http://www15.brinkster.com/nazrix/main.html

"All you touch and all you see is all your life will ever be --Pink Floyd
Need help? Well, go FAQ yourself.

What a plight we who try to make a story-based game have...writers of conventional media have words, we have but binary numbers

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quote:
Original post by Ravuya

Arguably (now don''t flame my ass for saying this), the common RPG player, used to drivel like FF7 (and other console RPG''s), will just aimlessly wander if they don''t have a set goal.



Yes, I do realize this. Let''s assume for a second we''re not afraid to cut out what players are used to. Even better, like Thief, it''s possible to lead your players into playing a certain way. That''s another topic entirely though.

quote:

It would be somewhat like 90% of all online RPGs - aimless wandering from place to place, camping animals and killing stuff for items.



It wouldn''t have to be that way. You could have whatever gameplay you want. That''s seperate from whether NPCs tell you where to go or not.








http://www15.brinkster.com/nazrix/main.html

"All you touch and all you see is all your life will ever be --Pink Floyd
Need help? Well, go FAQ yourself.

What a plight we who try to make a story-based game have...writers of conventional media have words, we have but binary numbers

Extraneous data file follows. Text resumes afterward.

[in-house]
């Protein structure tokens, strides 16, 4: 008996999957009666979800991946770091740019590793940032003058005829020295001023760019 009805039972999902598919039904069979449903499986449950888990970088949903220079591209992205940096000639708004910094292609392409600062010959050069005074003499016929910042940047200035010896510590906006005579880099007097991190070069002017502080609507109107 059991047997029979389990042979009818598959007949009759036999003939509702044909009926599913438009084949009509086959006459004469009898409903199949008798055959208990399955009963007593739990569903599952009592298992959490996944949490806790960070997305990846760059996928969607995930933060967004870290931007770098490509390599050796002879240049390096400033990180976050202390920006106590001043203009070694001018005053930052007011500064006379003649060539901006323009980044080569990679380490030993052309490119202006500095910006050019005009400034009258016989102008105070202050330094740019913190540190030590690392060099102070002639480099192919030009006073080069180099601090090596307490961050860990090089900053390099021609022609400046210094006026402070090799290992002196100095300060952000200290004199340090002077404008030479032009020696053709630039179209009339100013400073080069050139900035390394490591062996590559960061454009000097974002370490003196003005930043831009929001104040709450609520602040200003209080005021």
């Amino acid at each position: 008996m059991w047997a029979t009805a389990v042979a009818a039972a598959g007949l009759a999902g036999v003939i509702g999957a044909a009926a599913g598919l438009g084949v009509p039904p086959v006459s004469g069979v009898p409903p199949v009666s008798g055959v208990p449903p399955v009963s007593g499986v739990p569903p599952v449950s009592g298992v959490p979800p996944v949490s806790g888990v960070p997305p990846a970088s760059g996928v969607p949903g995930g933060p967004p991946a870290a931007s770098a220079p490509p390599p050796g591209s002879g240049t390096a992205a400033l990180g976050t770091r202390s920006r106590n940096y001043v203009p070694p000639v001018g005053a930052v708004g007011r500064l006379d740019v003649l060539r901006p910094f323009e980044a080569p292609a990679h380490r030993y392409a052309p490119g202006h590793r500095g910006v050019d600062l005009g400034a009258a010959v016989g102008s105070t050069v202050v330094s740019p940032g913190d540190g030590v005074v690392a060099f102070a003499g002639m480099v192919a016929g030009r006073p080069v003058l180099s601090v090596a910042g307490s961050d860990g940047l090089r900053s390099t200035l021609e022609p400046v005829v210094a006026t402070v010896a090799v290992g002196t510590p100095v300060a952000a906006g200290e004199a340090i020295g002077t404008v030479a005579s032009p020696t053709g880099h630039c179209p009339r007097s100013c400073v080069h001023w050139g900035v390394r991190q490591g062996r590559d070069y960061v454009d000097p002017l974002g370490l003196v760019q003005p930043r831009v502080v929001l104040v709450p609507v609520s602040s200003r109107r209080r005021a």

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I think a very good combination of forced/non-linear is the obligation to serve. If someone wants to get a good reputation in town he can go on the usual quests or he can sign up with the town guard.
A place to stay, time off, sign-up bonus, lower prices for stuff but still with all the action that comes from having to fulfill his duties. Hunting thieves, patrol, sewer detail, various escort jobs for the tax-collectors, and other civic officials. Plus what ever he can fit in during his spare time.


ZoomBoy
Developing a iso-tile 2D RPG with skills, weapons, and adventure.
See my old Hex-Tile RPG GAME, character editor, diary, 3D Art resources at
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quote:
Original post by ZoomBoy

I think a very good combination of forced/non-linear is the obligation to serve. If someone wants to get a good reputation in town he can go on the usual quests or he can sign up with the town guard.



The signing up conecpt is interesting because then the player is choosing to be intructed where to go.

So, the player is still in more control.

The player could still be a vagabond freely traveling the area.
Good idea.

Actually, when I think about it more realisitcally, we all have responsibilities...things we must do. People that roam freely in life are rare. Perhaps that's why I want that aspect in a game, to experience the freedom of doing what you want.




http://www15.brinkster.com/nazrix/main.html

"All you touch and all you see is all your life will ever be --Pink Floyd
Need help? Well, go FAQ yourself.

What a plight we who try to make a story-based game have...writers of conventional media have words, we have but binary numbers


Edited by - Nazrix on February 13, 2001 9:39:08 PM